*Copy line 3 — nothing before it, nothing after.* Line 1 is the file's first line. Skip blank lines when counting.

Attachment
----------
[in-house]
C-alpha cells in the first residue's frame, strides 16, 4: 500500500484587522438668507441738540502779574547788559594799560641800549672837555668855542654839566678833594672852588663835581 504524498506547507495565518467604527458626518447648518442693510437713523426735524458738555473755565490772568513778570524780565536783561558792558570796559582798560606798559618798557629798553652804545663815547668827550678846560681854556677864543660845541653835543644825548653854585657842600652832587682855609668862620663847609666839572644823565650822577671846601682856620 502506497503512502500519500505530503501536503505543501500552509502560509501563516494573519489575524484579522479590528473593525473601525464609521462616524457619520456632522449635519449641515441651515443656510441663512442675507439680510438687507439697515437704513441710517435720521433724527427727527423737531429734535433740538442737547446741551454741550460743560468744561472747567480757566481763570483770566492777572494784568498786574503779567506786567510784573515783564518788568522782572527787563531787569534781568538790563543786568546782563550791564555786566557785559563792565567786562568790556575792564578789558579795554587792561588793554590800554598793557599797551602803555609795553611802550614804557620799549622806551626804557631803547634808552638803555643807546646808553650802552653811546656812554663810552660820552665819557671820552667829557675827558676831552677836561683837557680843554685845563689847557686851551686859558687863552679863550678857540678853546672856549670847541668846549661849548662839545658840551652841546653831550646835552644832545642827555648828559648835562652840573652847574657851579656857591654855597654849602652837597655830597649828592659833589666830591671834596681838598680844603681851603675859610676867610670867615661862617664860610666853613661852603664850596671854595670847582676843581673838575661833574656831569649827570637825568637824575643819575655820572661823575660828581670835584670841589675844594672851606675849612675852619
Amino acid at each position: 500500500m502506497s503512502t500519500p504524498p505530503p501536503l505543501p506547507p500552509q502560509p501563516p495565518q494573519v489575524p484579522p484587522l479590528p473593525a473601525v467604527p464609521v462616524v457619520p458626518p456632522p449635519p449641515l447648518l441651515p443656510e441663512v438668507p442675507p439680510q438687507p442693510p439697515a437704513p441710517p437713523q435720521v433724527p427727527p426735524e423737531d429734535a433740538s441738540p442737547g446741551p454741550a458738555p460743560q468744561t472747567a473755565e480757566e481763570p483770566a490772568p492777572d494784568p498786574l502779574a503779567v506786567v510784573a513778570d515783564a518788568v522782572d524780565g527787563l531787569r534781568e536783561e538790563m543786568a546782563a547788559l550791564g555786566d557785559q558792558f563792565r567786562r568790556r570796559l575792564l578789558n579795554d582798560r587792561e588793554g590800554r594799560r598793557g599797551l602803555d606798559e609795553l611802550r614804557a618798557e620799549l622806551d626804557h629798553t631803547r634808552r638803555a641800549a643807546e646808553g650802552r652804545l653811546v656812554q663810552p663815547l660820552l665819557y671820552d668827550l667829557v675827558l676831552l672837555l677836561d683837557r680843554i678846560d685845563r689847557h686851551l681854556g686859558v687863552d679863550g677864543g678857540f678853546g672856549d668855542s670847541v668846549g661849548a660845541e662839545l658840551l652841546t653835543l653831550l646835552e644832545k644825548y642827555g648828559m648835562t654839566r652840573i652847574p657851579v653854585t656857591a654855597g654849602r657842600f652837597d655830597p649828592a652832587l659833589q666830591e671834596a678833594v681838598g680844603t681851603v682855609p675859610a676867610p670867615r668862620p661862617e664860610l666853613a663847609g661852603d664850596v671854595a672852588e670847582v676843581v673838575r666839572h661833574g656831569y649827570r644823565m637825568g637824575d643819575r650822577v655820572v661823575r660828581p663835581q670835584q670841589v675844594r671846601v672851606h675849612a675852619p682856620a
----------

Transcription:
Amino acid at each position: 500500500m502506497s503512502t500519500p504524498p505530503p501536503l505543501p506547507p500552509q502560509p501563516p495565518q494573519v489575524p484579522p484587522l479590528p473593525a473601525v467604527p464609521v462616524v457619520p458626518p456632522p449635519p449641515l447648518l441651515p443656510e441663512v438668507p442675507p439680510q438687507p442693510p439697515a437704513p441710517p437713523q435720521v433724527p427727527p426735524e423737531d429734535a433740538s441738540p442737547g446741551p454741550a458738555p460743560q468744561t472747567a473755565e480757566e481763570p483770566a490772568p492777572d494784568p498786574l502779574a503779567v506786567v510784573a513778570d515783564a518788568v522782572d524780565g527787563l531787569r534781568e536783561e538790563m543786568a546782563a547788559l550791564g555786566d557785559q558792558f563792565r567786562r568790556r570796559l575792564l578789558n579795554d582798560r587792561e588793554g590800554r594799560r598793557g599797551l602803555d606798559e609795553l611802550r614804557a618798557e620799549l622806551d626804557h629798553t631803547r634808552r638803555a641800549a643807546e646808553g650802552r652804545l653811546v656812554q663810552p663815547l660820552l665819557y671820552d668827550l667829557v675827558l676831552l672837555l677836561d683837557r680843554i678846560d685845563r689847557h686851551l681854556g686859558v687863552d679863550g677864543g678857540f678853546g672856549d668855542s670847541v668846549g661849548a660845541e662839545l658840551l652841546t653835543l653831550l646835552e644832545k644825548y642827555g648828559m648835562t654839566r652840573i652847574p657851579v653854585t656857591a654855597g654849602r657842600f652837597d655830597p649828592a652832587l659833589q666830591e671834596a678833594v681838598g680844603t681851603v682855609p675859610a676867610p670867615r668862620p661862617e664860610l666853613a663847609g661852603d664850596v671854595a672852588e670847582v676843581v673838575r666839572h661833574g656831569y649827570r644823565m637825568g637824575d643819575r650822577v655820572v661823575r660828581p663835581q670835584q670841589v675844594r671846601v672851606h675849612a675852619p682856620a